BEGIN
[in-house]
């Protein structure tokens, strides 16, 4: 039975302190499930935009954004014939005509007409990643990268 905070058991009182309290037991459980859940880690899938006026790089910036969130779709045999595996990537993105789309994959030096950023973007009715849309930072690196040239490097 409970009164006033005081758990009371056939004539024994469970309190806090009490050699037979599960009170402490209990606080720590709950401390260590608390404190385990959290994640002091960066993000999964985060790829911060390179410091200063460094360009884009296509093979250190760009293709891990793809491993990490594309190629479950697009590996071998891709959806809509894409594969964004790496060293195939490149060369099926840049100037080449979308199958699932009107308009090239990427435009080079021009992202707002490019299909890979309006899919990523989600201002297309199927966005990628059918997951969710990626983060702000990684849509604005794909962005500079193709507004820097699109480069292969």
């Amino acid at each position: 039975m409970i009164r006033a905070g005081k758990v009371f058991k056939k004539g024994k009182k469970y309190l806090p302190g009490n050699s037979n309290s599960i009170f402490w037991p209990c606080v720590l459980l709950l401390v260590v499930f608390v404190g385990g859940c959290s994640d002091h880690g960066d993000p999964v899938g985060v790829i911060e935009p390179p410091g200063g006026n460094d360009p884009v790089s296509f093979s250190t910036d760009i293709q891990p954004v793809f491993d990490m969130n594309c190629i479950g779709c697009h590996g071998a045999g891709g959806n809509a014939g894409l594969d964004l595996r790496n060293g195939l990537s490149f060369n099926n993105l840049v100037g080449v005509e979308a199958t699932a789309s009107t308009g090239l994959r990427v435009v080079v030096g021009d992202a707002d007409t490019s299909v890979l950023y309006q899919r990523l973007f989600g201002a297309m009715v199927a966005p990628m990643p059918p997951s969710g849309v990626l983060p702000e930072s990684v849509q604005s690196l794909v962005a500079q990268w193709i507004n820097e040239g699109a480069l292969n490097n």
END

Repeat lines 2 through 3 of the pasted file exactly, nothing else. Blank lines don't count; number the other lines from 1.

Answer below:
């Protein structure tokens, strides 16, 4: 039975302190499930935009954004014939005509007409990643990268 905070058991009182309290037991459980859940880690899938006026790089910036969130779709045999595996990537993105789309994959030096950023973007009715849309930072690196040239490097 409970009164006033005081758990009371056939004539024994469970309190806090009490050699037979599960009170402490209990606080720590709950401390260590608390404190385990959290994640002091960066993000999964985060790829911060390179410091200063460094360009884009296509093979250190760009293709891990793809491993990490594309190629479950697009590996071998891709959806809509894409594969964004790496060293195939490149060369099926840049100037080449979308199958699932009107308009090239990427435009080079021009992202707002490019299909890979309006899919990523989600201002297309199927966005990628059918997951969710990626983060702000990684849509604005794909962005500079193709507004820097699109480069292969």
């Amino acid at each position: 039975m409970i009164r006033a905070g005081k758990v009371f058991k056939k004539g024994k009182k469970y309190l806090p302190g009490n050699s037979n309290s599960i009170f402490w037991p209990c606080v720590l459980l709950l401390v260590v499930f608390v404190g385990g859940c959290s994640d002091h880690g960066d993000p999964v899938g985060v790829i911060e935009p390179p410091g200063g006026n460094d360009p884009v790089s296509f093979s250190t910036d760009i293709q891990p954004v793809f491993d990490m969130n594309c190629i479950g779709c697009h590996g071998a045999g891709g959806n809509a014939g894409l594969d964004l595996r790496n060293g195939l990537s490149f060369n099926n993105l840049v100037g080449v005509e979308a199958t699932a789309s009107t308009g090239l994959r990427v435009v080079v030096g021009d992202a707002d007409t490019s299909v890979l950023y309006q899919r990523l973007f989600g201002a297309m009715v199927a966005p990628m990643p059918p997951s969710g849309v990626l983060p702000e930072s990684v849509q604005s690196l794909v962005a500079q990268w193709i507004n820097e040239g699109a480069l292969n490097n």